|1. Memorial:||Hebuterne Military Cemetery||IV. E. 6.|
|2. Memorial:||The (1940) Scroll - WW1 Roll of Honour||55A GQS|
Awards & Titles:
Family :Son of Charles and Alice Emily Dunt, of Shotesham, Norwich. Native of West Kensington, London. Museum Clerk, British Museum
- The First World War 1914-1918, World-wide.
|Unit / Ship / Est.: 13th Battalion London Regiment (Kensington Btn)|
1/13th (County of London) Battalion (Kensington) August 1914 : at Iverna Gardens. Part of 4th London Brigade, 2nd London Division. Moved on mobilisation to Abbotts Langley. 4 November 1914 : left the Division and landed at Le Havre. 13 November 1914 : came under command of 25th Brigade in 8th Division. 20 May 1915 : transferred to GHQ Troops and formed a composite unit with 1/5th and 1/12th Bns. Resumed identity 11 August. 11 February 1916 : transferred to 168th Brigade in 56th (London) Division.
|Action : The Battles of the Somme 1916|
The Battle of the Somme 1st July - 18th November 1916 is inevitably characterised by the appalling casualties (60,000) on the first day, July 1st 1916. Having failed to break through the German lines in force, and also failed to maximise opportunities where success was achieved, the battle became a series of attritional assaults on well defended defence in depth. The battle continued officially until 18th November 1916 costing almost 500,000 British casualties. German casualties were about the same, and French about 200,000. The Somme could not be counted a success in terms of ground gained or the cost, but it had a strategic impact as it marked the start of the decline of the German Army. Never again would it be as effective whilst the British Army, learning from its experience eventually grew stronger to become a war winning army. The German High Command recognised that it could never again fight another Somme, a view that advanced the decision to invoke unrestricted submarine warfare in an attempt to starve Britain of food and material, and in doing so accelerated the United States declaration of war thus guaranteeing the eventual outcome. 287 Brethren were killed on the Somme in 1916.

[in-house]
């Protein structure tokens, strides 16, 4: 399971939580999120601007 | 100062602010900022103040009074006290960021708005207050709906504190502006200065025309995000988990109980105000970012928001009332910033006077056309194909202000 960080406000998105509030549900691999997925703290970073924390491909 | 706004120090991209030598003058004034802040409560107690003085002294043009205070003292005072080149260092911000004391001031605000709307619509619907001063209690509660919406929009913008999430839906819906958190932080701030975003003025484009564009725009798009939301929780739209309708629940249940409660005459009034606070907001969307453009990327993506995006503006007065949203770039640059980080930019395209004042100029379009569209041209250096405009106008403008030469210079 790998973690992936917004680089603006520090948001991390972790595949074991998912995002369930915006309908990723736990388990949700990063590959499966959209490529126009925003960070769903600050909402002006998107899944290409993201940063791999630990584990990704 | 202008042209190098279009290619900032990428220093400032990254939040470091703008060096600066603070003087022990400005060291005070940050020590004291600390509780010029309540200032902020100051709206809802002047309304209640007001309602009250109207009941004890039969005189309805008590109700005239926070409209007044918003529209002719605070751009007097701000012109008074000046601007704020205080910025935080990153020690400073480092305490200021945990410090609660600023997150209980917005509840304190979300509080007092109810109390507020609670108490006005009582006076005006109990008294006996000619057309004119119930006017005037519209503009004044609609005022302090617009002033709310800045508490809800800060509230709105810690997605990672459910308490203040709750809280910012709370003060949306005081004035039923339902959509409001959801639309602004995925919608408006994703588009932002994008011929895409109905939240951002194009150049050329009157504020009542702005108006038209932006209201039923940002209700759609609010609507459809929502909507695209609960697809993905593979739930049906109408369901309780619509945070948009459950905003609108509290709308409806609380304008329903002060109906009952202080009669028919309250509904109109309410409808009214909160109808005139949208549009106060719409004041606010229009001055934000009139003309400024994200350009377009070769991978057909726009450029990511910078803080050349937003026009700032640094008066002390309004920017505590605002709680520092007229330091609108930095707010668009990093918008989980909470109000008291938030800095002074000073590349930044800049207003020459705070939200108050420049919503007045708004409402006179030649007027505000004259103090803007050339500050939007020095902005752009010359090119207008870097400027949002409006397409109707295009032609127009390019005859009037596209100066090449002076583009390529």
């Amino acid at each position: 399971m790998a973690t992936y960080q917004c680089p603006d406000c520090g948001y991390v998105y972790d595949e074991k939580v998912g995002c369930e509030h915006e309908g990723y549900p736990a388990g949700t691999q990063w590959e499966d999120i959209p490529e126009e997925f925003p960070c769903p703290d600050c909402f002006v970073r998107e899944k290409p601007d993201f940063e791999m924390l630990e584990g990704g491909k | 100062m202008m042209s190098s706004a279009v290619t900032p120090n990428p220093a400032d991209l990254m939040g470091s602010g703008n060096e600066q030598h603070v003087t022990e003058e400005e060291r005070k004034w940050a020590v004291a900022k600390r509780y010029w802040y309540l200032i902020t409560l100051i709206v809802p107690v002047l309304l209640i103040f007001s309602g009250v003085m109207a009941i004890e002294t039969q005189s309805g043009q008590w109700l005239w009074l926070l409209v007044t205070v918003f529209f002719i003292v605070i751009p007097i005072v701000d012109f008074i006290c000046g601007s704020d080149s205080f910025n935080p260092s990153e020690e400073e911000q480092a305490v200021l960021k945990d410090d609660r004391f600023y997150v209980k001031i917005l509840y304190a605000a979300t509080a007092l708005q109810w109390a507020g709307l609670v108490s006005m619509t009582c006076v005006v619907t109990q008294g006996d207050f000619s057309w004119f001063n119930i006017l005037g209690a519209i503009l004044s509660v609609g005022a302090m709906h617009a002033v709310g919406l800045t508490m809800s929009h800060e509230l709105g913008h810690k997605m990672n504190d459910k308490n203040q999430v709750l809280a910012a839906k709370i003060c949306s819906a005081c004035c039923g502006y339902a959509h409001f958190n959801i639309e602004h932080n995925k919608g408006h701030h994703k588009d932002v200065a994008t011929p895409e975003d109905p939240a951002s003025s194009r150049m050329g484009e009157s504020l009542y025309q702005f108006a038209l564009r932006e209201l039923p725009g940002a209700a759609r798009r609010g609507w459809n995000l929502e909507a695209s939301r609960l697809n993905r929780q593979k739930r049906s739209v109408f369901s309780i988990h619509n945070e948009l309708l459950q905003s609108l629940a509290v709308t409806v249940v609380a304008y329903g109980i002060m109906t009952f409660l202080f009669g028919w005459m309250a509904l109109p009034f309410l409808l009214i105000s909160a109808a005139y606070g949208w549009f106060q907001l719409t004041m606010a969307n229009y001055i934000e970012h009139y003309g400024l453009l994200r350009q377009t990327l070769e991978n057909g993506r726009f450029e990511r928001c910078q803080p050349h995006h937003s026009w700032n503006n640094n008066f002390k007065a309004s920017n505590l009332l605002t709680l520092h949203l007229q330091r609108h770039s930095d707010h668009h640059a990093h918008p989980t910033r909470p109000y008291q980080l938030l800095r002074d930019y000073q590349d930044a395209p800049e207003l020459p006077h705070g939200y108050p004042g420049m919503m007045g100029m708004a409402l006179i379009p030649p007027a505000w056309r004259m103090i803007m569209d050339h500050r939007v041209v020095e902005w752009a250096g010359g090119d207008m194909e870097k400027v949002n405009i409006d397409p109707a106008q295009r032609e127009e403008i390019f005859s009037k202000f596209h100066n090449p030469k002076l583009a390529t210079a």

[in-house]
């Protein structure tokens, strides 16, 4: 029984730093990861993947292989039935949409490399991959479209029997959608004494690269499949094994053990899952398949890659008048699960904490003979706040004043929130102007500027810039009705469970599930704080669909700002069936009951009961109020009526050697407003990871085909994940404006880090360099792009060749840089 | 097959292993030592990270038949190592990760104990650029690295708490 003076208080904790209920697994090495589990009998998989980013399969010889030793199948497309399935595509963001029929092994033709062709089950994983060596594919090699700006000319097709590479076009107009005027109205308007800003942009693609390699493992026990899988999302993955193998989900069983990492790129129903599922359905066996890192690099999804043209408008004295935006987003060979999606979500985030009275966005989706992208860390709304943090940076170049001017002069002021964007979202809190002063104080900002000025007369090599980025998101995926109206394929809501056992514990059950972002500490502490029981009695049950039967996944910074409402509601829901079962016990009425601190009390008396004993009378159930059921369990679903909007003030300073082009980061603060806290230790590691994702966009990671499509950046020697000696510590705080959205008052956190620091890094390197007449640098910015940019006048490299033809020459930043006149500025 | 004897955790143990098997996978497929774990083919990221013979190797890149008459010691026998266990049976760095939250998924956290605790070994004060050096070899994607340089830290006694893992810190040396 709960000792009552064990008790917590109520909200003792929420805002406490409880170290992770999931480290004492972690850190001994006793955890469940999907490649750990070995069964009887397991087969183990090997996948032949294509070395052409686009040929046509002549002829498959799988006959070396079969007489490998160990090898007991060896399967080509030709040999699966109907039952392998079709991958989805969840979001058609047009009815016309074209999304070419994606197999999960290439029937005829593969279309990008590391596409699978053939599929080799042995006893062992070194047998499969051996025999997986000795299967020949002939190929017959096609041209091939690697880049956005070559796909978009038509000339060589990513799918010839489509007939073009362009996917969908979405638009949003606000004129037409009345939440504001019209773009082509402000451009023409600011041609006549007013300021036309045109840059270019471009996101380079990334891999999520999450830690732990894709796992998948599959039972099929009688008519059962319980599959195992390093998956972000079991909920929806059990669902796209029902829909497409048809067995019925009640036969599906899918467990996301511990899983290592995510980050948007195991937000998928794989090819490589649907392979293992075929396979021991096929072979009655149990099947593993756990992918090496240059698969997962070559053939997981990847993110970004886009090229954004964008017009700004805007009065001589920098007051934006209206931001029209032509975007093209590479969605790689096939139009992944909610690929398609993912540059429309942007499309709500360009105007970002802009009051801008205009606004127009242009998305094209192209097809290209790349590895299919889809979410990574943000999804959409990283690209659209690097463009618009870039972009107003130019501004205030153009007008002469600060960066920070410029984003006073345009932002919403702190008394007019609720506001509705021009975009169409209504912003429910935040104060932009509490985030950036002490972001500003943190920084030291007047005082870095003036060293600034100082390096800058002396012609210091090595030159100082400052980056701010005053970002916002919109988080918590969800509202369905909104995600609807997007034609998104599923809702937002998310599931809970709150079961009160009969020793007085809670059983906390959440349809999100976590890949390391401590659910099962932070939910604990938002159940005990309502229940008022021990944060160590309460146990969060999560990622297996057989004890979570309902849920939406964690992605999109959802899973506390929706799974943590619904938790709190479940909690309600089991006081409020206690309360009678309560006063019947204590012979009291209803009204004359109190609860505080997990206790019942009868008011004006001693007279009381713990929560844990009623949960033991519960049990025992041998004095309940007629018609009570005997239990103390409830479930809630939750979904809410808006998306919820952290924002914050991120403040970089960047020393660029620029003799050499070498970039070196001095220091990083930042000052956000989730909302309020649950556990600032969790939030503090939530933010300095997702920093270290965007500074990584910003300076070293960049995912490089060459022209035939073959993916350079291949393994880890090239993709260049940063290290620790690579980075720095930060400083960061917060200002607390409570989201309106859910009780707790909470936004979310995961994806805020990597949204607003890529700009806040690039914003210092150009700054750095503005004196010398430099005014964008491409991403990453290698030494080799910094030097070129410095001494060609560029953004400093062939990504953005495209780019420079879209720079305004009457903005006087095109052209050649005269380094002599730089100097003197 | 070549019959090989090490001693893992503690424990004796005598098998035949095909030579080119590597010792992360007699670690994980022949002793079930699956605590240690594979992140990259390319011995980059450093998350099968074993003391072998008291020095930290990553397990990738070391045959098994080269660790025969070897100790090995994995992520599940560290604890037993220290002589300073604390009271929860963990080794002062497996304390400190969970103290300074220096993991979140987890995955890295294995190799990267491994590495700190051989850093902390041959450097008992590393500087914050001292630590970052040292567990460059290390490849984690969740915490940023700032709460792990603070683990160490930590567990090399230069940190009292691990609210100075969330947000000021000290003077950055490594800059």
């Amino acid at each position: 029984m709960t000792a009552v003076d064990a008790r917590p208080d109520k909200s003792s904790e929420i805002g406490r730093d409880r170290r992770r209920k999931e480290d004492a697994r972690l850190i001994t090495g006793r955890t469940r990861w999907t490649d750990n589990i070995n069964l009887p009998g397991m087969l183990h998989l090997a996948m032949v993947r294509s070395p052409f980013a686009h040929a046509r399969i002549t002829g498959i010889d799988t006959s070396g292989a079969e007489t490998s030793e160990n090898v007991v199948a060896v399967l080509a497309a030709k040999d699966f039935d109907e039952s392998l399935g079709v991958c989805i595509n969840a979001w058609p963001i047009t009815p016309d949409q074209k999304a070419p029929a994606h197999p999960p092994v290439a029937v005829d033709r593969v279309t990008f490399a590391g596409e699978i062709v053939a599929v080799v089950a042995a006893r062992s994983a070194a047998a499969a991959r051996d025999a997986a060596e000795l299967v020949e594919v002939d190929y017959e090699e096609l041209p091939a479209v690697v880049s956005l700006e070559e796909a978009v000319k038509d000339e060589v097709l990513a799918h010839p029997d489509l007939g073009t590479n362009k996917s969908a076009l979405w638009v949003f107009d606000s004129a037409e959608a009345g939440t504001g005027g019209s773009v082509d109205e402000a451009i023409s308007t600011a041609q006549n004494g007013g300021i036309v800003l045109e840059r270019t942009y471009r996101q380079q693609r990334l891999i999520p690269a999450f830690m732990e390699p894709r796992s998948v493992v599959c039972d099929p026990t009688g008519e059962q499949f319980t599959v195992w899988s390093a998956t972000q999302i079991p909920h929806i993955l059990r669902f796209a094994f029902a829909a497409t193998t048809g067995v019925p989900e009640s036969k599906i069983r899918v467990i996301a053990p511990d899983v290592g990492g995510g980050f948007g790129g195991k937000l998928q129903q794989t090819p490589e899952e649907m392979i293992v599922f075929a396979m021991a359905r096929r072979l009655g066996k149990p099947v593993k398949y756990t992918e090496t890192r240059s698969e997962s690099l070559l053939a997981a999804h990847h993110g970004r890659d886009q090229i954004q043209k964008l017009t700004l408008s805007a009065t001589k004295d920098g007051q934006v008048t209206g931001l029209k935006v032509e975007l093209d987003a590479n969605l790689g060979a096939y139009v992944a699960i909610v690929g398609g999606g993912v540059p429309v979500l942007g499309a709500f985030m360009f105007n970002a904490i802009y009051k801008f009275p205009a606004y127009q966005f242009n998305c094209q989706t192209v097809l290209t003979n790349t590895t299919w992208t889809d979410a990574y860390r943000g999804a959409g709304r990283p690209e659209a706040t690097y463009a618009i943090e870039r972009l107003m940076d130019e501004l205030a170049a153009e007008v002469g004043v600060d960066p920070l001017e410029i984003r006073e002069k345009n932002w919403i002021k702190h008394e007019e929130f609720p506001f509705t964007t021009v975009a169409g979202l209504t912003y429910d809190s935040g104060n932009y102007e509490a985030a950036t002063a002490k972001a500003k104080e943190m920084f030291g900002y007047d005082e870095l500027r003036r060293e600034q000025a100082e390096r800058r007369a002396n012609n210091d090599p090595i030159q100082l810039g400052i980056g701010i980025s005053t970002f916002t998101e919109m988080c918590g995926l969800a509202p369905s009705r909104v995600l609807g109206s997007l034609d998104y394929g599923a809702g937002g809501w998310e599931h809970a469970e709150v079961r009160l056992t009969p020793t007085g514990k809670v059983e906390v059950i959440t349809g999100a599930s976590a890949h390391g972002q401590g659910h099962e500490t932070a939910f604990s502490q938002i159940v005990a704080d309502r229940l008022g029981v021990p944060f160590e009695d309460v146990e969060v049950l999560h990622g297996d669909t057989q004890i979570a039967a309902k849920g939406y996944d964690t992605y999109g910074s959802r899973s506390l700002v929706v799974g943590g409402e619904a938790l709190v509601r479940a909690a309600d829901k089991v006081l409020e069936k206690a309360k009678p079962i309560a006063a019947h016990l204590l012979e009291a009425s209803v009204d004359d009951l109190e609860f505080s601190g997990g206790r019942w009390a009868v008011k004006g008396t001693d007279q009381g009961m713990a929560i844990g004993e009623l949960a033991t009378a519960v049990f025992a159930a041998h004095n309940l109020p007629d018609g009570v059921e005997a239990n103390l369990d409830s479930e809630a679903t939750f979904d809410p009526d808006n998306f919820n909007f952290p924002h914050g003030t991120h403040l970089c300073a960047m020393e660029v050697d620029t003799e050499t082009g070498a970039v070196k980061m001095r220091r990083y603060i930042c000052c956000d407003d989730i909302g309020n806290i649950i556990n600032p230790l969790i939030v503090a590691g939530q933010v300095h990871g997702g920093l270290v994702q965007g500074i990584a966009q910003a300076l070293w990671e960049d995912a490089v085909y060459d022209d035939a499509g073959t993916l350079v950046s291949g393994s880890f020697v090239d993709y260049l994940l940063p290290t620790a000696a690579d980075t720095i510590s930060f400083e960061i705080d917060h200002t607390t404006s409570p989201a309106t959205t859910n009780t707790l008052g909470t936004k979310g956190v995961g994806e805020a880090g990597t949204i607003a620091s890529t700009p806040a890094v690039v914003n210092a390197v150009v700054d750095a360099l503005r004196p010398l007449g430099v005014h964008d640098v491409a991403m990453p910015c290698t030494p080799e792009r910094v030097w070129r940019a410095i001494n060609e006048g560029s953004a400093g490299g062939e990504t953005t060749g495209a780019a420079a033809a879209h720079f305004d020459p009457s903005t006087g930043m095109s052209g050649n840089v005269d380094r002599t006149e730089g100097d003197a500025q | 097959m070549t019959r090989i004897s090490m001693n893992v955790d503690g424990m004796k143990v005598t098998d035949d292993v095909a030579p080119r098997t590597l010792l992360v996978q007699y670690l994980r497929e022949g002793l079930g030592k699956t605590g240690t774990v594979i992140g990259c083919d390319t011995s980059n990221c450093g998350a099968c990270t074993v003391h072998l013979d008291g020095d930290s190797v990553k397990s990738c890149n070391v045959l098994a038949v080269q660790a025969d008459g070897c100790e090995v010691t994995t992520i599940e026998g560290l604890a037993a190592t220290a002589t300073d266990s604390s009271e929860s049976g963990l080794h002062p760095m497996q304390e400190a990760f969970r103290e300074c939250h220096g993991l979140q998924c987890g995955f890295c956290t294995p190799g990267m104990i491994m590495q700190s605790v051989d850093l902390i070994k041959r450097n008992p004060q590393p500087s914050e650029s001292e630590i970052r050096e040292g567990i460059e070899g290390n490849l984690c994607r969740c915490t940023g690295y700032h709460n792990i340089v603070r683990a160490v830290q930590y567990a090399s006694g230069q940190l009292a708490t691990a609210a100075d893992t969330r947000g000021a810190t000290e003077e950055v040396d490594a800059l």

DUNT, Charles Robert, Private, 1/13 London Regiment (Kensington Btn) Charles DUNT was killed during the diversionary attack at Gommecourt which was designed to occupy German reserves on the first day of the Battle of the Somme (July 1st 1916). The diversionary attack failed with heavy casualties. Charles was a Museum Clerk at the Department of Manuscripts at the British Museum. He had a total of 14 years in the library service. He was the son of Charles and Alice Emily Dunt, of Shotesham, Norwich. Living in West Kensington, London, he enlisted in Queen's Park, in March 1915. Fell 1st July 1916. Age 28. He was omitted from the 1921 Masonic Roll of Honour. Sources; Tom Thorpe Roll of Honour of British Librarians, 1925 Soldiers Died in the Great War
|Type||Lodge Name and No.||Province/District :|
|Mother :||Ronaldshay No. 3376 E.C.||London|
16th December 1913
13th February 1914
9th May 1914
The project globally acknowledges the following as sources of information for research across the whole database:
- The Commonwealth War Graves Commission
- The (UK) National Archives
- Ancestry.co.uk - Genealogy, Family Trees & Family History online
- ugle.org.uk - The records of the United Grand Lodge of England including the Library and Museum of Freemasonry
- Founder Researchers : Paul Masters & Mike McCarthy
- Researcher : Bruce Littley